Forehand looping technique

Table Tennis Match Strategy

Last updated 10 years ago

Andrew Pape

Andrew Pape Asked 10 years ago

Hi Alois,

Problem: playing close to table for quick-hit b/hands seems to ruin f/hand loop development.

I win mostly from speed. I'm a backhand-oriented player, staying close to the table, hitting b/hand balls  on the rise to give the opponent no time. I can easily b/hand loop if I play a chopper. But the f/hand is a problem. I start with left foot leading to set up for a f/hand topspin, but when I move a across to play a f/hand, I end up front on. I've watched world-class women's matches (slow-motions) , and noticed that they play similarly: usually close to the table, moving sideways, hitting forehands front on, and playing with more speed than spin.

Playing close to the table gives me less time to play a strong f/hand, and I can't get the whole body into the shot, so I'm not getting much spin. I've got a complex about not getting enough spin because my practice partner and others tell me how surprised they are when they block my loops into the net, after I've made such a big effort!

I'm suffering analysis/paralysis. A coach told me that TT isn't about having the biggest loop and books have said it's the gluing together of strokes that's important, not individual stroke production. Maybe I should be happy with playing the way I am (with more of a topspin-drive than a loop). If I could play like many of the top women, I wouldn't complain!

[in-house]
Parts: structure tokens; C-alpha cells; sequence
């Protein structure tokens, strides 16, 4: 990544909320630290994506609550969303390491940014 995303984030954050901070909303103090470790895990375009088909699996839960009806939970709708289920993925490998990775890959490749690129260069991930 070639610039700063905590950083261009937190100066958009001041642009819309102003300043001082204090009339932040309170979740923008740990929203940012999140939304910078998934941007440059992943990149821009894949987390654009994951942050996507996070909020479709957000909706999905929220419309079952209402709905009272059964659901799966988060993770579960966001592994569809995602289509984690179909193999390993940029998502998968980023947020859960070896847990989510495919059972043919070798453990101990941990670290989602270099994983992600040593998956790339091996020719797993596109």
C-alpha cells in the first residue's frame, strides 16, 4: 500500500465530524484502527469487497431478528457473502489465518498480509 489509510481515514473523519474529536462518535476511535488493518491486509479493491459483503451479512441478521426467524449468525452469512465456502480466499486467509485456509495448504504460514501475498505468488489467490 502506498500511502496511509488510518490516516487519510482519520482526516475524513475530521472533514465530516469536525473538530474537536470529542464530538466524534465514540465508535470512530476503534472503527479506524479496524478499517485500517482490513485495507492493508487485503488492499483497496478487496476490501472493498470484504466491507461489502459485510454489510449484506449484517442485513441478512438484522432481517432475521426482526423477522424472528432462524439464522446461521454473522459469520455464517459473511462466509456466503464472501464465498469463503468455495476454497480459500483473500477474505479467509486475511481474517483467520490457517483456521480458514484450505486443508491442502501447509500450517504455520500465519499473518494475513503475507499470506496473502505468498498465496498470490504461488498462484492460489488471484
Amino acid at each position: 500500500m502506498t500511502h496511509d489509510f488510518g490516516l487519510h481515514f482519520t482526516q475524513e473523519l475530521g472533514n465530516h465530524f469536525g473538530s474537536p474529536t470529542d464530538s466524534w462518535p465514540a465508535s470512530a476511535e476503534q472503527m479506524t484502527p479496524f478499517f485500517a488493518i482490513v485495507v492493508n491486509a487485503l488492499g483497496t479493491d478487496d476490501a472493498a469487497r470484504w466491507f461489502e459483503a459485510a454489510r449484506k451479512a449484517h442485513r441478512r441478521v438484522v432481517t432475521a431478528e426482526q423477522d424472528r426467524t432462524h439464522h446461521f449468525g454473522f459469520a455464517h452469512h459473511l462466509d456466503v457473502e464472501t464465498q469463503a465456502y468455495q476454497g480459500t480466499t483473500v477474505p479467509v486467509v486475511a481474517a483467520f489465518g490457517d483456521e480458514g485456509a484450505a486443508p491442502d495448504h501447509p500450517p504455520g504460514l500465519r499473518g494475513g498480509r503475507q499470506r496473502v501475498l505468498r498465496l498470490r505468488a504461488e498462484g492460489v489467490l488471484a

Should I try to concentrate on my strengths rather than be negative from worrying about weaknesses? Overall, I'm still strong both sides, but just lack a big f/hand loop. Maybe a short-and-sharp f/hand stroke would work?

Cheers,

Andrew.

Alois Rosario

Alois Rosario Answered 10 years ago

Hi Andrew,

I think you are thinking the right way.  Develop the game you have.  It seems you are good with the close to the table fast game so work on that.  You don't have to produce a great deal of spin on your forehands if they are fast and effective.

The fact that your opponents are missing the returns is probably a good thing. 

You are right, if we could all play as well as the top women we would be doing well in our local leagues!

Develop your strengths. 


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Andrew Pape

Andrew Pape Posted 10 years ago

Thanks Alois. I find the mental side of TT is extremely important, and you've put my mind to rest. I'm sure to be more positive with my game now.


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